The last enemy that will be destroyed is death. So, what kind of body will we have in the resurrection? Well, our resurrected body, since Jesus is the firstfruits of the resurrection, our resurrected body is going to be very much like Jesus' resurrected body, being able to do some of the things Jesus was able to do. We're going to have, that is, in our resurrected body, an earthly body glorified, an earthly body glorified. Jesus rose from the dead, and he was fully man, but glorified. He said, touch me and see, a spirit does not have flesh and bones like you see me have, he was able to eat meals with his disciples, and then he ascended into heaven. Today, at the throne of God, there's a man, a physical, real man, Jesus, in his glorified, resurrected body in heaven, at the throne of his Father. He's the firstfruits, so what is your body going to be like?
It's going to be very much like that. You're going to have your earthly body, you're going, well, I hope it's not going to look quite like this, hold that thought, hold that thought. But it is going to be an earthly body glorified, not a new body, your old body renewed. Your old body renewed, not a new body per se, there's a one-to-one correspondence in the resurrection, do you follow me? Jesus died and was buried, a new body didn't come up, his body that was on the cross and died is the same body that resurrected. So it's not like your body goes in the ground while you get a new body, now you've got two bodies, that's a problem. Especially if that thing ever gets raised up. Are you going to be two youths talking to each other in heaven? No, there's a one-to-one correspondence, the body that goes into the ground at death is the body that gets raised from the dead at resurrection.
But your body is going to have advanced properties. It's interesting when Jesus rose from the dead and was in his glorified physical body, the same one that was on the cross but now glorified, renewed, what he was able to do? He would just appear and then vanish. It's like he could go through walls, the disciples are in the upper room, the doors are locked and all of a sudden Jesus just, shalom, hello, peace.
Whoa, how did he do that? And then he vanished from their sight. And then he was able to be in Jerusalem and then suddenly when the disciples were in Galilee, just be transported to Galilee instantly.
On the shores of Galilee for a fish breakfast. Then he was also, that body was able to move not just horizontally but vertically. He ascended up into heaven, the disciples stood on the Mount of Olives as Jesus went heavenward, up, up, up. So think of that in your new physical body and the reason I talk about your vertical body is because if you remember when I taught on Revelation and we talked about the new Jerusalem and we gave its dimensions, we see that it is a 1300 mile cube. So it's not just, the city is not just 1300 miles across but you have the ability or you have places vertically as well as horizontally and the only way you could really appreciate something like the new Jerusalem would be in a glorified body that could move instantly from place to place and go vertically as well as horizontally.
You could have a lot of fun with this but I don't want to go too far because we only have certain things revealed but you'll have advanced properties. The last enemy, verse 26, that will be destroyed is death. Remember what Revelation chapter 20 says, that death and Hades were cast into the lake of fire. Verse 27, 4, he has put all things under his feet. Paul is now quoting Psalm 8. He has put all things under his feet. But when he says all things are put under him, it is evident that he who put all things under him, that is God the Father, is accepted. Now when all things are made subject to him, then the son himself will also be subject to him who put all things under him that God may be all in all.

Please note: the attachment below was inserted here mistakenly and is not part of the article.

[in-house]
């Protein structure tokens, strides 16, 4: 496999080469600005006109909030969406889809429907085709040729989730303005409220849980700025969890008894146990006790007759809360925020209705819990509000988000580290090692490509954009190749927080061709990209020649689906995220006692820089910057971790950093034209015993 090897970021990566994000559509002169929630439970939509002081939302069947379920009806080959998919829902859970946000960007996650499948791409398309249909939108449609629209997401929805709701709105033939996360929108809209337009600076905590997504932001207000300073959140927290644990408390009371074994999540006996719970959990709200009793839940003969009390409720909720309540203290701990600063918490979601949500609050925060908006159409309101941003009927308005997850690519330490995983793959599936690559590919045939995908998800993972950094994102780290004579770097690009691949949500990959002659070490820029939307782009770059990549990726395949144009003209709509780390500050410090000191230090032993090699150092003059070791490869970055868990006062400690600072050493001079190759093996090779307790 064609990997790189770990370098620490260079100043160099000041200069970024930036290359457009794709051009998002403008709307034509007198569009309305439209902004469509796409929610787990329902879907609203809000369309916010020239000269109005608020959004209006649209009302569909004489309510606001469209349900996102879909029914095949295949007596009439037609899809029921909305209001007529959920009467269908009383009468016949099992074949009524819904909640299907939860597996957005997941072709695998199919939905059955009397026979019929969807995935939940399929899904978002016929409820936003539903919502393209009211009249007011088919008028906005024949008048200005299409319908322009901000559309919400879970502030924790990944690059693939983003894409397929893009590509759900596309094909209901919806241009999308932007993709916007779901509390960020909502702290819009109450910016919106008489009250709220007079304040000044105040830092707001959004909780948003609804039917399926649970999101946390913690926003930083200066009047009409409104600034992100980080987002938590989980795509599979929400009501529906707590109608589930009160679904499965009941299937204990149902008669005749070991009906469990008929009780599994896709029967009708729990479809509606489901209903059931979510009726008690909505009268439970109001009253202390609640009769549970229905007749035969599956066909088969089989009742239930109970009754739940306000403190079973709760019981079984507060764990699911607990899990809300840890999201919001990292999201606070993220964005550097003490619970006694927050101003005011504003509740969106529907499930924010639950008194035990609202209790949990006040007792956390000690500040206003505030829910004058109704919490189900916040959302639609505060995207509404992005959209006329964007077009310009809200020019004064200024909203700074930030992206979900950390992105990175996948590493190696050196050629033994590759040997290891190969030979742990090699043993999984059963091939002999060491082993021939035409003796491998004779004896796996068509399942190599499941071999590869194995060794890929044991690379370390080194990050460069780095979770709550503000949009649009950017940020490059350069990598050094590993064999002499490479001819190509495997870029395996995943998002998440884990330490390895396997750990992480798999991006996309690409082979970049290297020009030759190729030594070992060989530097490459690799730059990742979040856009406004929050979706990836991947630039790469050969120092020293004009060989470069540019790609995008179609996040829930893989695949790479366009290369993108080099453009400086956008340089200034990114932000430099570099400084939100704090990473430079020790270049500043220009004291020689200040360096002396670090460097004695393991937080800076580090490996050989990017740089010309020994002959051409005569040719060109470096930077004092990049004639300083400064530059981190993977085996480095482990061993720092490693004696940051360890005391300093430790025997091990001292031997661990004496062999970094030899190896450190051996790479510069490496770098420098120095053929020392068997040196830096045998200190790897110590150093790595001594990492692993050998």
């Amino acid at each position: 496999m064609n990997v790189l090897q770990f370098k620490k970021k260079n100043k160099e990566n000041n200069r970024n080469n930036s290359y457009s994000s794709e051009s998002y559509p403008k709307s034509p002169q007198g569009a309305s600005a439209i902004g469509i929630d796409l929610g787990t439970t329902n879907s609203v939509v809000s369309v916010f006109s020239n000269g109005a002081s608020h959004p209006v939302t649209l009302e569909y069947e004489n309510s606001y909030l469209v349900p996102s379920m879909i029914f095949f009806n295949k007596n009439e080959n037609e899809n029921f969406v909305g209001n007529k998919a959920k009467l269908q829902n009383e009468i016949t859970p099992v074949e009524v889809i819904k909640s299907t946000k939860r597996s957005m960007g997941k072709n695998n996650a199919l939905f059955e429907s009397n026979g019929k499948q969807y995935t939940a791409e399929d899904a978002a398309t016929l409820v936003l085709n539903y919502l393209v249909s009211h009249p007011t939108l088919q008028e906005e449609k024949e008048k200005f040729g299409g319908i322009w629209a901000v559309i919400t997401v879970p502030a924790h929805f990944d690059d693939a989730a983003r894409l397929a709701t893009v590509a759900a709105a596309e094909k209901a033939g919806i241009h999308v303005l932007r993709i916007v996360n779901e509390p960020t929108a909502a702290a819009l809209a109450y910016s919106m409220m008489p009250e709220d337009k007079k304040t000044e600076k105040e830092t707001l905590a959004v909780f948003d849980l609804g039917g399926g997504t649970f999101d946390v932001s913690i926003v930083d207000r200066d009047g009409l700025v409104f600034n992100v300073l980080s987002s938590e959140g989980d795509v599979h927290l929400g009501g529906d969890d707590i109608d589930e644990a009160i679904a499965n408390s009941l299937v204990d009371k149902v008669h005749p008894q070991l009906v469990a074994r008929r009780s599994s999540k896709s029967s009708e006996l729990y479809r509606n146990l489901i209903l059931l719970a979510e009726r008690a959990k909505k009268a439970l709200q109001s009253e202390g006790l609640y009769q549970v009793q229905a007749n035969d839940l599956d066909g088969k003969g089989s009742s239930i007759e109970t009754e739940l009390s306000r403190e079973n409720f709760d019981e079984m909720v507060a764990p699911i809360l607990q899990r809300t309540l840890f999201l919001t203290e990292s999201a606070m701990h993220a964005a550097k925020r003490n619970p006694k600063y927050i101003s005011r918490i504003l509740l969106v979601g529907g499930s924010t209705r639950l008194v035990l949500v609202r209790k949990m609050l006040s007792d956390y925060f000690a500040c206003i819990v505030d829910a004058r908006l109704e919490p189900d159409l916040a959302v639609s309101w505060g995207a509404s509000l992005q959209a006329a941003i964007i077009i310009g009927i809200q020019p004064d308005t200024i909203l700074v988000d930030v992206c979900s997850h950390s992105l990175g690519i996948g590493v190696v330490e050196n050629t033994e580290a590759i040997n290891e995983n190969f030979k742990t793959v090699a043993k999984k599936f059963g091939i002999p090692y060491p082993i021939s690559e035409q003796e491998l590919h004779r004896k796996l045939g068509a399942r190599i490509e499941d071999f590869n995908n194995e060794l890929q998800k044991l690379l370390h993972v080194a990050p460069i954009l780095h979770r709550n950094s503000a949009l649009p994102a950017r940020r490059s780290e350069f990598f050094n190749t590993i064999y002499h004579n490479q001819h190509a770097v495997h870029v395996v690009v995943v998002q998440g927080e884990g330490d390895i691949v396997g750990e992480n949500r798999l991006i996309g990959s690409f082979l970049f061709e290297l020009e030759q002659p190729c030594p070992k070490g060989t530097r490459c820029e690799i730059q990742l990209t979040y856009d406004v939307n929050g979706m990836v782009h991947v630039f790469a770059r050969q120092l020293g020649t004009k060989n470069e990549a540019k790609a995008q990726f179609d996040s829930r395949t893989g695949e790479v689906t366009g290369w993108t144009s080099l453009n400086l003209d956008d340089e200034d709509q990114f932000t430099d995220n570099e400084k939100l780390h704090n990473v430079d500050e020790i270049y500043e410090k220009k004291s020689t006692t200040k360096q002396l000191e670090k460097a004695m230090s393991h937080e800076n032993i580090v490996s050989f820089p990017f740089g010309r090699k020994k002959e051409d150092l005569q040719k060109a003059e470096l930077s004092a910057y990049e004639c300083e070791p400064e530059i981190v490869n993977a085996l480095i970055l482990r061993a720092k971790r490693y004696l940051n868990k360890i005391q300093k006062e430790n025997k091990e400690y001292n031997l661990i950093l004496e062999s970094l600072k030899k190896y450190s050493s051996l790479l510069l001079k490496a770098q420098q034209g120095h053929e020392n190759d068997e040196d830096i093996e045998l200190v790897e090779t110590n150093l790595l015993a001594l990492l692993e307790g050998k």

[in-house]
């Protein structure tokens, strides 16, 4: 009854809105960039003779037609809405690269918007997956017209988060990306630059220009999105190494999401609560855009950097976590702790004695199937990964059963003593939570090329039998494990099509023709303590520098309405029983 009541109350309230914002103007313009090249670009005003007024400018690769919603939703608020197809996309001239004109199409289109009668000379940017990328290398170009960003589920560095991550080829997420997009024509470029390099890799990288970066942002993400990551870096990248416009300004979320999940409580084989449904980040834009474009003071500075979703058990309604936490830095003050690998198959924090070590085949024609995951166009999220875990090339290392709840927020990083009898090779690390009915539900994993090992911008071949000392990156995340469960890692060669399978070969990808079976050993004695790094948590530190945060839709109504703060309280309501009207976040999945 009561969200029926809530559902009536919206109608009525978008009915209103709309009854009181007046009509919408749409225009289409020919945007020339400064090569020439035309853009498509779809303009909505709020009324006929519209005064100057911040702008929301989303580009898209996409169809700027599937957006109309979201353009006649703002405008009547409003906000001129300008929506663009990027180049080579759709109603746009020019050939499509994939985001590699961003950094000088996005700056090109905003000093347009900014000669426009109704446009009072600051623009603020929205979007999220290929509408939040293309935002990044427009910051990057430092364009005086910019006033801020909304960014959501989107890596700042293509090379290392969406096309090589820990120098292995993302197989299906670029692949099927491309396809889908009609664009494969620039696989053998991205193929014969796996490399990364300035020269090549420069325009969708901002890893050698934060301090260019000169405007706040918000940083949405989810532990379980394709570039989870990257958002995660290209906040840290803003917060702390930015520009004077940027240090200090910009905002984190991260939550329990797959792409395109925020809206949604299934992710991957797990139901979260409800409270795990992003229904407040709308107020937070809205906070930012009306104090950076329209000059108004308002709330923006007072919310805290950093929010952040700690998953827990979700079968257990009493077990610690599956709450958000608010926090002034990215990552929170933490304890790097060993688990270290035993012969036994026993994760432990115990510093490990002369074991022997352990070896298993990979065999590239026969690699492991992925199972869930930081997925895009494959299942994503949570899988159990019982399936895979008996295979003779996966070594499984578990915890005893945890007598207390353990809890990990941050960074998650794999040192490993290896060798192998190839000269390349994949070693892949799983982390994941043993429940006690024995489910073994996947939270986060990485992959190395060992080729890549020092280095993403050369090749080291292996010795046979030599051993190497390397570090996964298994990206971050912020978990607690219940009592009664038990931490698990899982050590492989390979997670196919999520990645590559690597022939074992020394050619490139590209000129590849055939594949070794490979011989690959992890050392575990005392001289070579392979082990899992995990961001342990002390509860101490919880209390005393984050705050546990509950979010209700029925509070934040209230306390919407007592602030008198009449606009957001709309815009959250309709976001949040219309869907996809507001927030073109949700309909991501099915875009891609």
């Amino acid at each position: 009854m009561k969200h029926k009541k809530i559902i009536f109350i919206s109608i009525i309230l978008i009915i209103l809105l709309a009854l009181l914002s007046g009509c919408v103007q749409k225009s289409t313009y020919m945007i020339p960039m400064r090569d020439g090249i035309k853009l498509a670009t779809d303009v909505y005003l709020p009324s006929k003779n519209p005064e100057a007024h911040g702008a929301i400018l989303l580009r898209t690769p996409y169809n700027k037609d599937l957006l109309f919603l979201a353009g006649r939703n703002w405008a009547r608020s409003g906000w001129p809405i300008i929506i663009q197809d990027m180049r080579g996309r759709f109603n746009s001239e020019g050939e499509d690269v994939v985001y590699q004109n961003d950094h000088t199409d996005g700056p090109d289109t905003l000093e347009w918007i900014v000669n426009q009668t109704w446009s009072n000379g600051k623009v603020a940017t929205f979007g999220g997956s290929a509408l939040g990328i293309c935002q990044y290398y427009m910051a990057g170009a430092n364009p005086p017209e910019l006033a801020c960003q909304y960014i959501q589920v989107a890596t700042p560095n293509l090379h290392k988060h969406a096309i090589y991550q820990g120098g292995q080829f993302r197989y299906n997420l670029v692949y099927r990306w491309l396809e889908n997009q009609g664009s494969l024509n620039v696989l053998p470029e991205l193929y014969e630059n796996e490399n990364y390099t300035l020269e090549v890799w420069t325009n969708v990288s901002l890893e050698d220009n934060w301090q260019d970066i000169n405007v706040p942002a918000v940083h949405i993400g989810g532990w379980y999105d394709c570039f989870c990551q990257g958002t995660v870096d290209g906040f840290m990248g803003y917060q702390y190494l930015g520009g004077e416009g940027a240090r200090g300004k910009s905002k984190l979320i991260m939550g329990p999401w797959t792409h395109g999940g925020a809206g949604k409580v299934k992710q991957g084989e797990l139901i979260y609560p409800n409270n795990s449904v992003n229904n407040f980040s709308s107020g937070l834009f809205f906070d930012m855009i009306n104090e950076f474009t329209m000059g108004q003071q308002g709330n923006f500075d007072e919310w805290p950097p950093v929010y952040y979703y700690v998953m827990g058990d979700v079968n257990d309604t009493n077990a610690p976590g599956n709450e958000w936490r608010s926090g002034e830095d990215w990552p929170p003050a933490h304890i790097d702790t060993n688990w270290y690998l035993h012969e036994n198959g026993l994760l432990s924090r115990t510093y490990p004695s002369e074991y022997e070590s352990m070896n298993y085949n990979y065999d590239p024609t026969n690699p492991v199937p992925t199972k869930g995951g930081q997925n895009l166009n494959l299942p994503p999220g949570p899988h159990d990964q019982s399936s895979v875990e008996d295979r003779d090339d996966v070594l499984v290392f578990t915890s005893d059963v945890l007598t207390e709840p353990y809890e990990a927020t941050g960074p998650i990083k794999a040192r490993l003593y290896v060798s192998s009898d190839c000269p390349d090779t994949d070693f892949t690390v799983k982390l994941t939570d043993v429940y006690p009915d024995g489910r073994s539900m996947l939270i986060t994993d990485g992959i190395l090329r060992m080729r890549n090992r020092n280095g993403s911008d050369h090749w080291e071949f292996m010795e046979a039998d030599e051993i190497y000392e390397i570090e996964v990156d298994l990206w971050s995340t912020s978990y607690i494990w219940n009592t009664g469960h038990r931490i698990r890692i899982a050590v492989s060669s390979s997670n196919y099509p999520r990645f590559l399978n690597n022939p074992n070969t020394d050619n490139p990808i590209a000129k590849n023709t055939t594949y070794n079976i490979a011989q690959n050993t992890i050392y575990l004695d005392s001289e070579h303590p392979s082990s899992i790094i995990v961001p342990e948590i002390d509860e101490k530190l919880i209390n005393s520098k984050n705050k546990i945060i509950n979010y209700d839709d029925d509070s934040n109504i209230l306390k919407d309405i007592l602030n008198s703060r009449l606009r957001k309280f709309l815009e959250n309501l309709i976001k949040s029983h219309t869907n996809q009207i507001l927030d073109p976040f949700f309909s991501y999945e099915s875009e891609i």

That's Skip Heitzig's message from the series Expound First Corinthians. Now, here's Skip and Lenya as they share what the resurrection means for your everyday life. The resurrection of Jesus has changed history and our lives forever.
It's a truth that can impact our daily lives as well. Skip, how does Jesus' resurrection impact your everyday life? You know, I was reading a passage, Lenya, in the book of Peter, where Peter, who was a follower of Jesus in the flesh, called the resurrection a living hope. We have a living hope through the resurrection of Jesus from the dead. And I got to thinking about what the resurrection meant to Peter and his life.
Here's how I look at it. When Jesus got up from the grave, it was for Peter evidence that everything Jesus ever promised was possible. And true. And so it's like he predicted his death and he predicted his resurrection.
Anybody can do that. But when it happens and you conquer death, then you look back and go, well, then every other promise he ever said is possible and true. And so that's the way I look at it. The resurrection means when I read the Bible, I can read truth because the source is the one who gave life and conquered death itself.
And so that just brings a wealth of power behind every promise. And when I approach Scripture that way, everything's changed. Was it Job who said, I know my Redeemer lives?
Yeah. And there is something about knowing that your God is alive. It's not a God of the past or he's dead or a historical figure. He's living, breathing in heaven, making intercession for us. I know my Redeemer lives. Thank you, Skip and Lenya. We hope this conversation with Skip and Lenya challenge you to keep pursuing God and his truth.
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So thank you for giving generously and come back tomorrow as Skip Heitzig shares startling insight on your future resurrection. Make a connection. Make a connection at the foot of the crossing. Cast all burdens on his word. Make a connection. Connection. Connect with Skip Heitzig is a presentation of Connection Communications, connecting you to God's never changing truth in ever changing times.